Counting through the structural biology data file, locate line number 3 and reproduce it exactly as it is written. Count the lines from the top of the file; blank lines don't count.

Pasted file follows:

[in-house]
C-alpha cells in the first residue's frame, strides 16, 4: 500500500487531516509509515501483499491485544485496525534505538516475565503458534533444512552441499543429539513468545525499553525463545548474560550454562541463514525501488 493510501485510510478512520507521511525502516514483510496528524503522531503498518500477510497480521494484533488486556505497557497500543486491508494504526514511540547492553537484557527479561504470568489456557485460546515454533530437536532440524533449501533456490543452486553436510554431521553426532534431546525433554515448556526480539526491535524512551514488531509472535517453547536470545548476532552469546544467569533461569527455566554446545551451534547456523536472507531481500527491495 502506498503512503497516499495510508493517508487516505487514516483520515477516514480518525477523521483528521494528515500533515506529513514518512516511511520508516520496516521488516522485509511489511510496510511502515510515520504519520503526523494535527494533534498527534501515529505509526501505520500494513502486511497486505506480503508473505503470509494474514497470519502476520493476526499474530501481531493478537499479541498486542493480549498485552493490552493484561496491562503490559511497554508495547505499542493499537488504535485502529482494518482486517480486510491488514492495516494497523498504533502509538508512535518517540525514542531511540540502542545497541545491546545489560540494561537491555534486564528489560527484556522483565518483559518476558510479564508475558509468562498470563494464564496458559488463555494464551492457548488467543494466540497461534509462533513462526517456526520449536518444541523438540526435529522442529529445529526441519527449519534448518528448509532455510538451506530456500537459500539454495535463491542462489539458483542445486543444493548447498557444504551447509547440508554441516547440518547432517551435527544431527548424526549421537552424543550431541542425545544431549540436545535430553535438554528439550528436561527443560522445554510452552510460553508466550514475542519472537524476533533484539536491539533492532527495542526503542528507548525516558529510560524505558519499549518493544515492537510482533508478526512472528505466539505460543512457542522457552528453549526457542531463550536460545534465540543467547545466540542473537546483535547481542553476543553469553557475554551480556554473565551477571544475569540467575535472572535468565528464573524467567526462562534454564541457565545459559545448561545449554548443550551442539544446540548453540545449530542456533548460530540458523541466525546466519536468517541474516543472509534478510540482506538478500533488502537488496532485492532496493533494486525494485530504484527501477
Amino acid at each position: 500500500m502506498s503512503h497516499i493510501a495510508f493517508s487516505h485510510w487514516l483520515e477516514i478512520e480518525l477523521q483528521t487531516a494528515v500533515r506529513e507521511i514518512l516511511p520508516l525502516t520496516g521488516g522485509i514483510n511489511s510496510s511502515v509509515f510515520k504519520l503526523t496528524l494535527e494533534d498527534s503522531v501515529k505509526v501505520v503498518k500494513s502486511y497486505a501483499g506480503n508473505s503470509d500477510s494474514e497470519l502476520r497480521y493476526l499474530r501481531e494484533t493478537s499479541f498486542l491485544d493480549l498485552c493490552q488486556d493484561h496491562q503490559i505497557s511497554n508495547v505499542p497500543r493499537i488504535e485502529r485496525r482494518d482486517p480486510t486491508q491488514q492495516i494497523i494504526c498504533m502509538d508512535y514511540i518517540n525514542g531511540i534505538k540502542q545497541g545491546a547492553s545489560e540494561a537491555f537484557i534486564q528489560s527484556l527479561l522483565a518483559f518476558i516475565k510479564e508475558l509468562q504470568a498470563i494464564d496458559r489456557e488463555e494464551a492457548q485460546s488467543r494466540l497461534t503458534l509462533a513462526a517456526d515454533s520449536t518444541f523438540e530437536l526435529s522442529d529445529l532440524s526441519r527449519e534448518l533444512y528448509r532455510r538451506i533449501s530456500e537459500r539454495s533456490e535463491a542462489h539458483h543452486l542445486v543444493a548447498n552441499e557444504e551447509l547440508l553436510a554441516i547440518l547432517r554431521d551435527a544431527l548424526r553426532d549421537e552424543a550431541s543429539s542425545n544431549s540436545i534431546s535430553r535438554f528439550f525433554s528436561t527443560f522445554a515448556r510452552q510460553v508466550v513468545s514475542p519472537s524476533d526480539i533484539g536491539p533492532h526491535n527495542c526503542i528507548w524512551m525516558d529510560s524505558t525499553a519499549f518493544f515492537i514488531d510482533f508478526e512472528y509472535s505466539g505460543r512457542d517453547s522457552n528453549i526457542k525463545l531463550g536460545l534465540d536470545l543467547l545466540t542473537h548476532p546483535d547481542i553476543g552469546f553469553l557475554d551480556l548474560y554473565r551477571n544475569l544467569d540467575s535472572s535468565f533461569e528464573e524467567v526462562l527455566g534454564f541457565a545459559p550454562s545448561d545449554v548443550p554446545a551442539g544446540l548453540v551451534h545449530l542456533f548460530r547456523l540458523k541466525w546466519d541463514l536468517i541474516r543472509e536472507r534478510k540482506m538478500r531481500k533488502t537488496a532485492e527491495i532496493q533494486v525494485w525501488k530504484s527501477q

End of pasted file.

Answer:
Amino acid at each position: 500500500m502506498s503512503h497516499i493510501a495510508f493517508s487516505h485510510w487514516l483520515e477516514i478512520e480518525l477523521q483528521t487531516a494528515v500533515r506529513e507521511i514518512l516511511p520508516l525502516t520496516g521488516g522485509i514483510n511489511s510496510s511502515v509509515f510515520k504519520l503526523t496528524l494535527e494533534d498527534s503522531v501515529k505509526v501505520v503498518k500494513s502486511y497486505a501483499g506480503n508473505s503470509d500477510s494474514e497470519l502476520r497480521y493476526l499474530r501481531e494484533t493478537s499479541f498486542l491485544d493480549l498485552c493490552q488486556d493484561h496491562q503490559i505497557s511497554n508495547v505499542p497500543r493499537i488504535e485502529r485496525r482494518d482486517p480486510t486491508q491488514q492495516i494497523i494504526c498504533m502509538d508512535y514511540i518517540n525514542g531511540i534505538k540502542q545497541g545491546a547492553s545489560e540494561a537491555f537484557i534486564q528489560s527484556l527479561l522483565a518483559f518476558i516475565k510479564e508475558l509468562q504470568a498470563i494464564d496458559r489456557e488463555e494464551a492457548q485460546s488467543r494466540l497461534t503458534l509462533a513462526a517456526d515454533s520449536t518444541f523438540e530437536l526435529s522442529d529445529l532440524s526441519r527449519e534448518l533444512y528448509r532455510r538451506i533449501s530456500e537459500r539454495s533456490e535463491a542462489h539458483h543452486l542445486v543444493a548447498n552441499e557444504e551447509l547440508l553436510a554441516i547440518l547432517r554431521d551435527a544431527l548424526r553426532d549421537e552424543a550431541s543429539s542425545n544431549s540436545i534431546s535430553r535438554f528439550f525433554s528436561t527443560f522445554a515448556r510452552q510460553v508466550v513468545s514475542p519472537s524476533d526480539i533484539g536491539p533492532h526491535n527495542c526503542i528507548w524512551m525516558d529510560s524505558t525499553a519499549f518493544f515492537i514488531d510482533f508478526e512472528y509472535s505466539g505460543r512457542d517453547s522457552n528453549i526457542k525463545l531463550g536460545l534465540d536470545l543467547l545466540t542473537h548476532p546483535d547481542i553476543g552469546f553469553l557475554d551480556l548474560y554473565r551477571n544475569l544467569d540467575s535472572s535468565f533461569e528464573e524467567v526462562l527455566g534454564f541457565a545459559p550454562s545448561d545449554v548443550p554446545a551442539g544446540l548453540v551451534h545449530l542456533f548460530r547456523l540458523k541466525w546466519d541463514l536468517i541474516r543472509e536472507r534478510k540482506m538478500r531481500k533488502t537488496a532485492e527491495i532496493q533494486v525494485w525501488k530504484s527501477q